Michelangelo’s Florence Pietà
Historic Note - Mons. Timothy Verdon, Director of Opera del Duomo Museum
The most important late sculpture by Michelangelo is the unfinished Pietà today in the Museo dell’Opera del Duomo. This group carved in Rome was probably begun in 1547, when Pope Paul III called the sculptor to direct the ongoing construction of St. Peter’s Basilica. It was not a papal commission, however: rather, Michelangelo, in his seventies, intended the Pietà for his own funerary monument and gave the elderly man who supports Christ his own features.
The unusually long period Michelangelo worked on the Pietà is due to his engagement on the St. Peter’s project, which left him little free time. He carved at night, and Giorgio Vasari, who visited the artist’s studio late at night in 1553 found Michelangelo working on the Pietà by lamplight. Vasari mentions Michelangelo’s effort to conceal a correction to a leg of Christ, but it is not clear if this reference regards Christ’s missing left leg or his right leg. Vasari also speaks of the particular hardness of the marble used for the Pietà, saying that Michelangelo’s chisel blows produced sparks.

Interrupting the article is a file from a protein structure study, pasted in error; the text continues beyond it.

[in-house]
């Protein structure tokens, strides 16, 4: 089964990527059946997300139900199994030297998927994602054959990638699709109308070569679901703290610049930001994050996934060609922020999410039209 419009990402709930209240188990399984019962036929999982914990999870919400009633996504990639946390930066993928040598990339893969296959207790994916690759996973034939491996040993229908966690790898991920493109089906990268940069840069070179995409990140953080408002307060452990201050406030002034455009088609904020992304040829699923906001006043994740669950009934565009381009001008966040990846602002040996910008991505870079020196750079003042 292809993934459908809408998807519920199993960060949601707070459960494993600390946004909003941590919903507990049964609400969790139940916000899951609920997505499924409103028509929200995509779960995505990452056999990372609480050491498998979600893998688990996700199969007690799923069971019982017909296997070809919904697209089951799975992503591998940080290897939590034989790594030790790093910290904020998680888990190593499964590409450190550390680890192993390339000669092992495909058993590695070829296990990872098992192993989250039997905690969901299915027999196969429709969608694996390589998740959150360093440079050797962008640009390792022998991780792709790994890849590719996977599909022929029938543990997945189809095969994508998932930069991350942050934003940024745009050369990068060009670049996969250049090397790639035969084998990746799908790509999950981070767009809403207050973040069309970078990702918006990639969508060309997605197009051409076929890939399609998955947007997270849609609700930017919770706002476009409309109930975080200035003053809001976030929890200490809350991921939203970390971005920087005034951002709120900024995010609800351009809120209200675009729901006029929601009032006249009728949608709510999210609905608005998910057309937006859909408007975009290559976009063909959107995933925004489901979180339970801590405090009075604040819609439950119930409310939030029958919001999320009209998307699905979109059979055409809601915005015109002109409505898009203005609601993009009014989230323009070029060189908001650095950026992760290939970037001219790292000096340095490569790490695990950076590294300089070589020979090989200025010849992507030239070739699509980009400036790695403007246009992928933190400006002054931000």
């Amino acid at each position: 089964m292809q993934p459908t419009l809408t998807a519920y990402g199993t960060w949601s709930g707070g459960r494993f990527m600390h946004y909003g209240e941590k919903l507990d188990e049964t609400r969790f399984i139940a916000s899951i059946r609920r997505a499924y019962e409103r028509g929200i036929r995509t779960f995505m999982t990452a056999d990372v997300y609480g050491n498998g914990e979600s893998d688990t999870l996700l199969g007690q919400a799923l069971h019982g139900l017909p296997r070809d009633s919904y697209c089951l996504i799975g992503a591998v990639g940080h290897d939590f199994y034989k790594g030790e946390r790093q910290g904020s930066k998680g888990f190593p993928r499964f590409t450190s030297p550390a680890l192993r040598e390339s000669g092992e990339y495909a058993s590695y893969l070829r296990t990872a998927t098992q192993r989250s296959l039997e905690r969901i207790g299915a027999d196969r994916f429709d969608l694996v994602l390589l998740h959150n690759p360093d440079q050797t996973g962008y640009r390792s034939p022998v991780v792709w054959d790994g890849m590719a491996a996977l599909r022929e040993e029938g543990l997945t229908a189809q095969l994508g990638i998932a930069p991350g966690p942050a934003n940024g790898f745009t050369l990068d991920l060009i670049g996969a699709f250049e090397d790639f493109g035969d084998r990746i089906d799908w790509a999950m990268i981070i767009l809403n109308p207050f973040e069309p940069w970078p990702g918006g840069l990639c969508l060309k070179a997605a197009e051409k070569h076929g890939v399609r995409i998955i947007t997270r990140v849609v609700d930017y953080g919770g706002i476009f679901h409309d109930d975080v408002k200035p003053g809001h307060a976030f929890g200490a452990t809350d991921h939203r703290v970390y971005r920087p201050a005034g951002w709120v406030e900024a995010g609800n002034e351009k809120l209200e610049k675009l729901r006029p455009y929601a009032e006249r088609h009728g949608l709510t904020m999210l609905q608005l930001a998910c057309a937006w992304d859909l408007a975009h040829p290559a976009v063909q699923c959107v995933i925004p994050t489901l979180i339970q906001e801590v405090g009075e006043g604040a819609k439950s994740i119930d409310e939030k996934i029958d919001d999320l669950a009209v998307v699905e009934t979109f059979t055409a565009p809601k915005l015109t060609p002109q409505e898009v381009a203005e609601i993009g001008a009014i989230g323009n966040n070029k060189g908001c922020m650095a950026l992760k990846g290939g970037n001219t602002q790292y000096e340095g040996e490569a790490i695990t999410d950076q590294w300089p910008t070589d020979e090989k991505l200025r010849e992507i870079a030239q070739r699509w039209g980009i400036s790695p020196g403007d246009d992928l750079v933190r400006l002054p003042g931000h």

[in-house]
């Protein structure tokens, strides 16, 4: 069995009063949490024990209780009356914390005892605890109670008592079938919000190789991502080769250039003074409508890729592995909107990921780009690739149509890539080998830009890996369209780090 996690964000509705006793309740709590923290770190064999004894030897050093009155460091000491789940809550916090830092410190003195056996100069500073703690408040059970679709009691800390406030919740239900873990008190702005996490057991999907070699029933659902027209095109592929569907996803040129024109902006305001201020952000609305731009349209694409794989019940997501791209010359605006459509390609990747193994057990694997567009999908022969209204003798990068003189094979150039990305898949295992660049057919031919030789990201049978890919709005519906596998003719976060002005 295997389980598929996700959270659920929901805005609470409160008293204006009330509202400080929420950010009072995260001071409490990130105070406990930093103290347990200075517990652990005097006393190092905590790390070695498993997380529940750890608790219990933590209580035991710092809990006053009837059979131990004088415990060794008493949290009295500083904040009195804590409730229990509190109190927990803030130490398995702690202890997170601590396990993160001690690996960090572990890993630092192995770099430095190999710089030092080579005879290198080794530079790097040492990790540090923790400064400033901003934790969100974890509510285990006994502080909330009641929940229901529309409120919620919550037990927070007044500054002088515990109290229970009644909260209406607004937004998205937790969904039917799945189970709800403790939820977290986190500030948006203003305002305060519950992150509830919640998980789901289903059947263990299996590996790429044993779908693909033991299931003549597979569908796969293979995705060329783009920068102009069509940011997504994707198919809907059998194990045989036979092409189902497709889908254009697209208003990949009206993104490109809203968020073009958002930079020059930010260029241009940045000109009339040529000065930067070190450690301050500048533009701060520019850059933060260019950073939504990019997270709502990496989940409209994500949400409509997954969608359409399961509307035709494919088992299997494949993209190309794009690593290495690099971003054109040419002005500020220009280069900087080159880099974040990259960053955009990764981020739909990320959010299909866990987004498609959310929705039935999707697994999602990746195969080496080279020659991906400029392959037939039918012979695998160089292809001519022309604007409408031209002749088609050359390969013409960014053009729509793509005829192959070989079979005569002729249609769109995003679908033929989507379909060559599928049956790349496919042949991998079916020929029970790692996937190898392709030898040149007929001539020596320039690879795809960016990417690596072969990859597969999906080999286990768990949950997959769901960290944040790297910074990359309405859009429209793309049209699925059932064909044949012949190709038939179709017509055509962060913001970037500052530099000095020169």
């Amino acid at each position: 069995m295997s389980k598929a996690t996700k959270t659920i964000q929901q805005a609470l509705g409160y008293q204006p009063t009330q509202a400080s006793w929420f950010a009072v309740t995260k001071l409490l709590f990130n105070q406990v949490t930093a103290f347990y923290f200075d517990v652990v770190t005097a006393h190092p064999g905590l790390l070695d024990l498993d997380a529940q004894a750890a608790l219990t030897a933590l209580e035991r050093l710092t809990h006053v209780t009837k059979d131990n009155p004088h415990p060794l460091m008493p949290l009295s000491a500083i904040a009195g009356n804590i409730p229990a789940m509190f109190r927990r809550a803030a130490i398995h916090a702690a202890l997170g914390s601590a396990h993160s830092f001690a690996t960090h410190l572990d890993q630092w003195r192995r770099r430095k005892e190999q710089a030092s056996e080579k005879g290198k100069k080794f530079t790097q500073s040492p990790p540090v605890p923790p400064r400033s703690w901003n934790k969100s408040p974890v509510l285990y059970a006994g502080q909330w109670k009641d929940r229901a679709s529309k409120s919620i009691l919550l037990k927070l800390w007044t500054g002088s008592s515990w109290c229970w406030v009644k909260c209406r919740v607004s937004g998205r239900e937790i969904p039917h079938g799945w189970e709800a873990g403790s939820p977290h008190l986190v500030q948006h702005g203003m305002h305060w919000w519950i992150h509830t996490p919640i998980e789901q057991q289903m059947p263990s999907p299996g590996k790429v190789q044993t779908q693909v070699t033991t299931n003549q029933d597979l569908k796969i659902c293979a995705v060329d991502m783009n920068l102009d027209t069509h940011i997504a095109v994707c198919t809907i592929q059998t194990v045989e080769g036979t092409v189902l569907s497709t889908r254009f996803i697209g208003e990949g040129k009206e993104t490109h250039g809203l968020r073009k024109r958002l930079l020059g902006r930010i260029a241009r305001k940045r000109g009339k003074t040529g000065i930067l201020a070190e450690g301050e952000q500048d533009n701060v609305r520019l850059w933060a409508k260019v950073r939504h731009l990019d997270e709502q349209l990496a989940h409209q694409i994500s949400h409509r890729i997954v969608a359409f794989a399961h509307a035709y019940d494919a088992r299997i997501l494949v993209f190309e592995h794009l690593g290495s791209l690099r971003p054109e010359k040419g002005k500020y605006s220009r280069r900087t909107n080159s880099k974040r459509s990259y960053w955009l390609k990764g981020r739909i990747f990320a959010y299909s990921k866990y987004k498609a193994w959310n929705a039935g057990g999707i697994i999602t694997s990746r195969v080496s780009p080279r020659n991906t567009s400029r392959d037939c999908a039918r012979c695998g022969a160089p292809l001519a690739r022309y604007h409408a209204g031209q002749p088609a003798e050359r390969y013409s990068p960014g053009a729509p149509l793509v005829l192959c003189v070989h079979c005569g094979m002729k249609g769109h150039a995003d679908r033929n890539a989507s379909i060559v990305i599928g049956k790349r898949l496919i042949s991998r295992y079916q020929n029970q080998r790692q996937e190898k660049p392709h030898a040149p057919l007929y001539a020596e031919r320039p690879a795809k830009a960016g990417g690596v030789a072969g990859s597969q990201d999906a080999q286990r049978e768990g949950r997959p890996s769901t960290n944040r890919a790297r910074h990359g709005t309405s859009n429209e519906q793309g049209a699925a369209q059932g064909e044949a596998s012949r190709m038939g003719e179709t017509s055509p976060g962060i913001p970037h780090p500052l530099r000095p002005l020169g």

Whether for flaws in the marble or for dissatisfaction with what he had achieved, in 1555 Michelangelo lost patience and mutilated the still unfinished Pietà. The marble group was laboriously pieced back together by a collaborator, Tiberio Calcagni, who finished the Mary Magdalene figure, and then sold to a Roman collector, Francesco Bandini. In 1671 it was acquired by Cosimo III de’Medici, Grand Duke of Tuscany, who in 1674 had it transferred to Florence, to the church of San Lorenzo, and then, in 1722, to the Cathedral. In 1981 the Pietà was moved to the Museum, and 2015 was transferred to its present position, a dedicated hall in the renewed and enlarged Museo dell’Opera, and placed on a high base that evokes the altar for which Michelangelo intended the work.
No known document attests to a restoration of the work prior to 2019, when the Opera di Santa Maria del Fiore initiated the present intervention with the support of the Friends of Florence.
Msgr. Timothy Verdon
Director, Opera del Duomo Museum